Daily Archives: November 4, 2011
You know how credible certain types of “celebrities” are (beautiful, granted; but come on…) when they:
a) support so-called “gay marriage”, and
b) divorce after 72 days.
The blind are leading the blind. One thinks that these people do have an influence in mainstream culture, and shivers…
(No…. no photos of Kim Kardashian…)
Every Roman with a bit of interest in his own tradition knows some anecdote (more often, legend) about Sixtus V, Er Papa tosto (“the tough Pope”) as they say in the somewhat coarse, but beautifully sounding Roman parlance.
One of the (many) anecdotes regarding Sixtus V is that he dressed as a simple friar and went around Rome to hear what people thought of the Pope. Apparently he didn’t refrain from places of license and triviality, like taverns and the like.
Stuff for novels or TV series, you would think, but scarcely realisable in more modern times. Unexpectedly, it turns out none other than Pius XII recurred to the same expedient during World War II, going around Rome incognito during the German occupation to see what was going on there in daily life or to try to help the one or other oppressed, to save the one or other Jew.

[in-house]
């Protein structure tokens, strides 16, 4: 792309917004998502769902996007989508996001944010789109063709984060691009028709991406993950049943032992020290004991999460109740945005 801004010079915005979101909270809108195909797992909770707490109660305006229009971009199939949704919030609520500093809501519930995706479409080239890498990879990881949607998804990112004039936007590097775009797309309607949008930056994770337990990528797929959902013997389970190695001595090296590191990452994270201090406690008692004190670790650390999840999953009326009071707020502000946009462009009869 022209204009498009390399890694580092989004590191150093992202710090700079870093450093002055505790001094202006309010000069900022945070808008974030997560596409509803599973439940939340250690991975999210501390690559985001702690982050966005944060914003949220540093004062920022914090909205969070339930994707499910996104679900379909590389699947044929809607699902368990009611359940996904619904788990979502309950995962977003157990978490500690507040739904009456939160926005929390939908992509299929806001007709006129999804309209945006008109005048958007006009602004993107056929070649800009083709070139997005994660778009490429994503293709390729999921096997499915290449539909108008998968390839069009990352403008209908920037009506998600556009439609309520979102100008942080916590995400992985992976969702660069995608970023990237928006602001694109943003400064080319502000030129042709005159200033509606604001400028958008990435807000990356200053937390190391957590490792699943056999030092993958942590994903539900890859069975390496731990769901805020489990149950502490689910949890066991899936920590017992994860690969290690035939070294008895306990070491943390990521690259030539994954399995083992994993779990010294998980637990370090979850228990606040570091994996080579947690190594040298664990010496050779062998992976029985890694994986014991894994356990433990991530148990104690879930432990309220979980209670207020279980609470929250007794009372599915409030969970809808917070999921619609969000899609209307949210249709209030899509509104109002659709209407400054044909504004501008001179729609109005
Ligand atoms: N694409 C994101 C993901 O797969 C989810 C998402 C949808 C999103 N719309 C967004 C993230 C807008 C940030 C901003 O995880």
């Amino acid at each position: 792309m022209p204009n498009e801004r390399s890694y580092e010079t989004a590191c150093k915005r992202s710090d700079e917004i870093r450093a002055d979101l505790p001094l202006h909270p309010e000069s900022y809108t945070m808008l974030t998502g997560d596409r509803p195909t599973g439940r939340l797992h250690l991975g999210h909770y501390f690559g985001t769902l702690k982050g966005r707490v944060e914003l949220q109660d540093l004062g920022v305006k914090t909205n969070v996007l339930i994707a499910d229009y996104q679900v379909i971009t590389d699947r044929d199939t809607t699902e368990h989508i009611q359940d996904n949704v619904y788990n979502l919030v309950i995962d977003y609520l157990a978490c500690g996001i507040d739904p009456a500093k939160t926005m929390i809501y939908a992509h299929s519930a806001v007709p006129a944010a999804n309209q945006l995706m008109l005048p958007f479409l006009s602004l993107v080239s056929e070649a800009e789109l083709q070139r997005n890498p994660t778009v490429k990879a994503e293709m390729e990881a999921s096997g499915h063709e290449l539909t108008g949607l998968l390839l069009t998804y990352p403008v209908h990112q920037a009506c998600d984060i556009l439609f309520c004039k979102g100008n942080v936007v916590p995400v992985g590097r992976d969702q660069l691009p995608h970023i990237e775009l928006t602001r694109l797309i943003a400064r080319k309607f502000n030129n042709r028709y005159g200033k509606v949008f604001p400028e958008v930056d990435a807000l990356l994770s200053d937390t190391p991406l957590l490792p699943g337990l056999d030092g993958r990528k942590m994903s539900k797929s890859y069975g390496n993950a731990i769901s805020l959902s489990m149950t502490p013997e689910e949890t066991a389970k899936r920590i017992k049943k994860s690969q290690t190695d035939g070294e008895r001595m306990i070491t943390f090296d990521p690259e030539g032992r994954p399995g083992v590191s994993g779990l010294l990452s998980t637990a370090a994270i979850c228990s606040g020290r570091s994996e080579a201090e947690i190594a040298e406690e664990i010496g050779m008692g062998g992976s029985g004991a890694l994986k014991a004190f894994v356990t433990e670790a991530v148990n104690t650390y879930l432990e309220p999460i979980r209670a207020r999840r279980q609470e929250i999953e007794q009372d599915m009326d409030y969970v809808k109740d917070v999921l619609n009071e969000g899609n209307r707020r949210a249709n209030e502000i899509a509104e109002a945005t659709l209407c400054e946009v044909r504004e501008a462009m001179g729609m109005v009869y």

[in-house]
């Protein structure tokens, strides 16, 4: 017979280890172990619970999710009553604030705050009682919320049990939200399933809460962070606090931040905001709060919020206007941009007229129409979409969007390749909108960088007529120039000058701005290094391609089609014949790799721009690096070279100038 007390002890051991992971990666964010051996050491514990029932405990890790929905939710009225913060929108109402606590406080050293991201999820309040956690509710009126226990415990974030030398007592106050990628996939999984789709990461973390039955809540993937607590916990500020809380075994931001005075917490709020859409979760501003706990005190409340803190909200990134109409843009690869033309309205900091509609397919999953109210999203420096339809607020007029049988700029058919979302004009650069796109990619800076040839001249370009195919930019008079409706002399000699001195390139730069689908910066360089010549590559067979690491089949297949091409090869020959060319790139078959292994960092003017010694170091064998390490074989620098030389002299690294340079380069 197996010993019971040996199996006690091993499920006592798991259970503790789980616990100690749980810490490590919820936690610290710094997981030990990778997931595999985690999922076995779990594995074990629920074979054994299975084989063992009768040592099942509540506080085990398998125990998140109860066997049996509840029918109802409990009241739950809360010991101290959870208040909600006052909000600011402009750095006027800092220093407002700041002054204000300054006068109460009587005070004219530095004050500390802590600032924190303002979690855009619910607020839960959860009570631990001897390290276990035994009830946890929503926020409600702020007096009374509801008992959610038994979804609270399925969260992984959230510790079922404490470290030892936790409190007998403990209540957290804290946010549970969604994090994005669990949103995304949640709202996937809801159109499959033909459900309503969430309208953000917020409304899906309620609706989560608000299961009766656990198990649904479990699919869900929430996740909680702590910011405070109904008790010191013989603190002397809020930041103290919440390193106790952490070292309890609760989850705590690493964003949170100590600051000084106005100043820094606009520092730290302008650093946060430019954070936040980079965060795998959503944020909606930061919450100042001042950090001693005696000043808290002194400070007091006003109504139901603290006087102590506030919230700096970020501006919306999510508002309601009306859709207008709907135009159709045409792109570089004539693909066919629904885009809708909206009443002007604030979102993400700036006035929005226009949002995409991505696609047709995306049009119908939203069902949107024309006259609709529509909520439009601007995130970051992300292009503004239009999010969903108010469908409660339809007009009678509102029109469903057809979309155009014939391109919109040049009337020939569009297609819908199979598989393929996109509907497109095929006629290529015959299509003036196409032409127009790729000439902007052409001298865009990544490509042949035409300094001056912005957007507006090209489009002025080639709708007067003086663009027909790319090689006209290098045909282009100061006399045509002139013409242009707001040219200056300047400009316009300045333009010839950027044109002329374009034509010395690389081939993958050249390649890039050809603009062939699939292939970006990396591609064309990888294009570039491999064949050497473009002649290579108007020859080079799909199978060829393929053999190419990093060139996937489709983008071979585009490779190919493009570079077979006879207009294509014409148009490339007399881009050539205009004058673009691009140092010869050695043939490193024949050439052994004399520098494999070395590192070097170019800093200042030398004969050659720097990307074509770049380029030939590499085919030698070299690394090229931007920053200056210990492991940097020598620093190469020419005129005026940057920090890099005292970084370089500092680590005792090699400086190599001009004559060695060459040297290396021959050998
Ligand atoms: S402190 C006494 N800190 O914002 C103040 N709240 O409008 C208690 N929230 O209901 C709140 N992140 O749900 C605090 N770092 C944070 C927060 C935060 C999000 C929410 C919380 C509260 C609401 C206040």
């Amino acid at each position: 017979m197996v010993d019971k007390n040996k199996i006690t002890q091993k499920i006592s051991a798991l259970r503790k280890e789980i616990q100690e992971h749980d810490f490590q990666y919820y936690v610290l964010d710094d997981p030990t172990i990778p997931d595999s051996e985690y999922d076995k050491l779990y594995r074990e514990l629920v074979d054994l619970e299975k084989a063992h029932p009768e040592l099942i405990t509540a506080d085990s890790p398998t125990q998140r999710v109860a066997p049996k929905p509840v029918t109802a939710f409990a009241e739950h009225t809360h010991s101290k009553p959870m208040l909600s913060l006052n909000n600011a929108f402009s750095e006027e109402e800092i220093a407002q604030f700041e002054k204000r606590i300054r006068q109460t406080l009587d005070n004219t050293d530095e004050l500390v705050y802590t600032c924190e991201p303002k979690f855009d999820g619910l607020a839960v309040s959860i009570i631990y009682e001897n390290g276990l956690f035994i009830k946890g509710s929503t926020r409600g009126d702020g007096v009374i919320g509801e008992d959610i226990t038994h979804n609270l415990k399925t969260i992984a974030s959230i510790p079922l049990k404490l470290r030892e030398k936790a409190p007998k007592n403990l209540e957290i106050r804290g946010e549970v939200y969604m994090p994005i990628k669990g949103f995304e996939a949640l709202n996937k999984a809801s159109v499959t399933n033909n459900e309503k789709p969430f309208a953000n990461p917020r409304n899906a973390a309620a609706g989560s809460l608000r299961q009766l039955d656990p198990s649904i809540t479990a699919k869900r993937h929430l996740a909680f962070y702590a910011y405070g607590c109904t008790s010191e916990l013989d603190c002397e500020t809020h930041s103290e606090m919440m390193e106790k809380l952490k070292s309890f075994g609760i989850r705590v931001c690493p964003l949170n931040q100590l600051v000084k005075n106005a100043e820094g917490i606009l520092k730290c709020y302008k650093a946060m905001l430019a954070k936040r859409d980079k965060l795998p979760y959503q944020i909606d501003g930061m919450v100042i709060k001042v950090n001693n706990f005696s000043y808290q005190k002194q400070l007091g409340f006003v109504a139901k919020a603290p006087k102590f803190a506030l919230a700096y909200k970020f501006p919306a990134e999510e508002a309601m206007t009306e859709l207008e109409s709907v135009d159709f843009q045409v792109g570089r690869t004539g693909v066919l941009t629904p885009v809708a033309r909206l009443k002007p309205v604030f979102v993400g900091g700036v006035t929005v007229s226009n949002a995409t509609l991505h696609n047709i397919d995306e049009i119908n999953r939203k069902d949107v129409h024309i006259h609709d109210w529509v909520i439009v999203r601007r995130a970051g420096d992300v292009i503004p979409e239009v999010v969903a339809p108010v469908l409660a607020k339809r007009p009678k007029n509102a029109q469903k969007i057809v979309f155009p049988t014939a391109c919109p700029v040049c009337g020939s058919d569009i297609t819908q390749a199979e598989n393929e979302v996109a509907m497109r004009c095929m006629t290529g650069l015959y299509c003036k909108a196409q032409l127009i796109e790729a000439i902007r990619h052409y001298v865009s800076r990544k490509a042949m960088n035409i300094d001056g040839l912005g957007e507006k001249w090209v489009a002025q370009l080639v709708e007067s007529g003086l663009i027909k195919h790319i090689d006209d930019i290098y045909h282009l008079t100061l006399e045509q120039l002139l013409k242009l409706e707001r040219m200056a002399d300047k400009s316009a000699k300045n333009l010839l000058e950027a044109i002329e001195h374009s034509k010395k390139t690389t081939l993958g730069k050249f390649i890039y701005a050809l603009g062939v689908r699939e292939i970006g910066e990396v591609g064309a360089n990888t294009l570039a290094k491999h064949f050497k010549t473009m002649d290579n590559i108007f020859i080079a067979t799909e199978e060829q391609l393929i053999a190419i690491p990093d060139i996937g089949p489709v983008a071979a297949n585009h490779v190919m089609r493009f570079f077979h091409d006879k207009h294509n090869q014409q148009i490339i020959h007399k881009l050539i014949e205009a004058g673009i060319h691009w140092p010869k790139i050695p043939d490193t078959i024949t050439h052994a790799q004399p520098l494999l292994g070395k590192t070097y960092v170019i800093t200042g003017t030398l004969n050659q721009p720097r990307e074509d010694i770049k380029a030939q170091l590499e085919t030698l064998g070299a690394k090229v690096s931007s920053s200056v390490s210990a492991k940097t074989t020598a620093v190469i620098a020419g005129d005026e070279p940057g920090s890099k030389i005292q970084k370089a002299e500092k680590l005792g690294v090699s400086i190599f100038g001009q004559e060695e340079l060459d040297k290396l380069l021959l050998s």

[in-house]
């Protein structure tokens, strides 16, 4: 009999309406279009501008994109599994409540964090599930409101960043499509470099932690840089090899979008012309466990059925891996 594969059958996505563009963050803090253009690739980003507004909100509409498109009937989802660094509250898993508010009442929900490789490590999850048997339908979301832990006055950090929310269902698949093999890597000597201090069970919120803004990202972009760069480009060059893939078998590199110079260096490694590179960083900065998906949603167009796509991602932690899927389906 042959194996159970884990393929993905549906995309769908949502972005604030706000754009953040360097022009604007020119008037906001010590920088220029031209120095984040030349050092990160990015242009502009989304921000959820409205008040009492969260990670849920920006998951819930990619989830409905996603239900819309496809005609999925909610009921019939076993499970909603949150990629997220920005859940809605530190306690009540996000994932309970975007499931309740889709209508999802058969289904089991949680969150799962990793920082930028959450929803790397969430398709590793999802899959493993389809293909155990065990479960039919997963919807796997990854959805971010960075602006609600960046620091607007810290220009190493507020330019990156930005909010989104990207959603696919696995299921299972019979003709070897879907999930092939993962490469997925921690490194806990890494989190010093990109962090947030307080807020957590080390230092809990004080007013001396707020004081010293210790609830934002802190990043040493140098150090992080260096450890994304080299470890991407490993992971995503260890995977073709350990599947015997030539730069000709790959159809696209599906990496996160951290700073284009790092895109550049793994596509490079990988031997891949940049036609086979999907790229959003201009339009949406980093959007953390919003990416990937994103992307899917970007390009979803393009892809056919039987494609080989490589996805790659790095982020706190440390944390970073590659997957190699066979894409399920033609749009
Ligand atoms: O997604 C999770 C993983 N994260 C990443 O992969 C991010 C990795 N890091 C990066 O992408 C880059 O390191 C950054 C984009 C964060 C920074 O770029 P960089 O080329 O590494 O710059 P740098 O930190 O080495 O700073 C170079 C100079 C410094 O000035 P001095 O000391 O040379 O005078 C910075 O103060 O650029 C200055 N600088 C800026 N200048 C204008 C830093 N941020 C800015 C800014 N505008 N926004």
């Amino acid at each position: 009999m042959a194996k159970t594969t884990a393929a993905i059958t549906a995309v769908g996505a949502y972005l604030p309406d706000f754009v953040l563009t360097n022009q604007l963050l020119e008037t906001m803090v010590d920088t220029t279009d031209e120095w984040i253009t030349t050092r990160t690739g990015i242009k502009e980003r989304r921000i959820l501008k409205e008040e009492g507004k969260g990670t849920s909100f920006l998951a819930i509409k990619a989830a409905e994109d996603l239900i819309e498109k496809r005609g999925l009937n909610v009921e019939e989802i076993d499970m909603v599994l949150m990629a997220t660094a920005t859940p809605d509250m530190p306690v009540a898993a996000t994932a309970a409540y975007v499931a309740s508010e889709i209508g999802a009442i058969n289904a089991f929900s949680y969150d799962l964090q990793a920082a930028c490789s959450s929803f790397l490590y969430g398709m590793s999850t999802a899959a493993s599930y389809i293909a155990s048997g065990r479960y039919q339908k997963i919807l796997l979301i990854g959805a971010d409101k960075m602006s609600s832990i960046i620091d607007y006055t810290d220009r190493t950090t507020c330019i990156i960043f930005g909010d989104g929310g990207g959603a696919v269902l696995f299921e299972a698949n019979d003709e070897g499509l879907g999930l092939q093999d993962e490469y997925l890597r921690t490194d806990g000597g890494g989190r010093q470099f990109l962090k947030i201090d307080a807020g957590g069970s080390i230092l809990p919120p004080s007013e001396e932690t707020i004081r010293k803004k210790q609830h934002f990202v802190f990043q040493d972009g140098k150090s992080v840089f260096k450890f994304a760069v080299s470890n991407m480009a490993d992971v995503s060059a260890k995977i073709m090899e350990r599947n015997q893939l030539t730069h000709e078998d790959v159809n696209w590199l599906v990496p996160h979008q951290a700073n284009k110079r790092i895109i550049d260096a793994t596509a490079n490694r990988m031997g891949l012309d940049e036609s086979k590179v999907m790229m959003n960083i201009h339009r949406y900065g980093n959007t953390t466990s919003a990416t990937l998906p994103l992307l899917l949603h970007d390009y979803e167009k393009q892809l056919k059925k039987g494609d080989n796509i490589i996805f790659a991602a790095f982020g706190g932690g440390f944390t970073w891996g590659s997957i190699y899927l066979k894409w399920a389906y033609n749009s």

The source seems believable, as “Pave The Way” is a very reputable organisation, about which I have already reported on this blog. Unfortunately, the vast material amassed from them to – in the eyes of the misinformed, many of the Jews – “rehabilitate” Pope Pius XII is not easily available online anymore, but we can be sure that the work continues, and will be made public in a more accessible manner in the years to come.
Dear reader, if you have read this blog for some time you will know that its author is an enthusiastic supporter of this great and saintly Pope, and if you had some doubts some clicking around or just looking at the pics on the left of the screen should take every doubt away.
I do think that Pope Pacelli’s excursions in Rome are, whilst a sign of great courage – we knew that already – a small thing compared to all the Pastor Angelicus has done for the sake not only of Catholicism, but of oppressed people of whichever religion. Still, I thought this colourful anecdote would please most of you as we imagine the Pope – dressed as a lean Franciscan – and his secretary (the future Pope Paul VI) dressed as a priest as they wander through occupied Rome trying to get a first-hand impression of the situation on the ground, and of what it is best to do.
Thank God for this great, great Pope.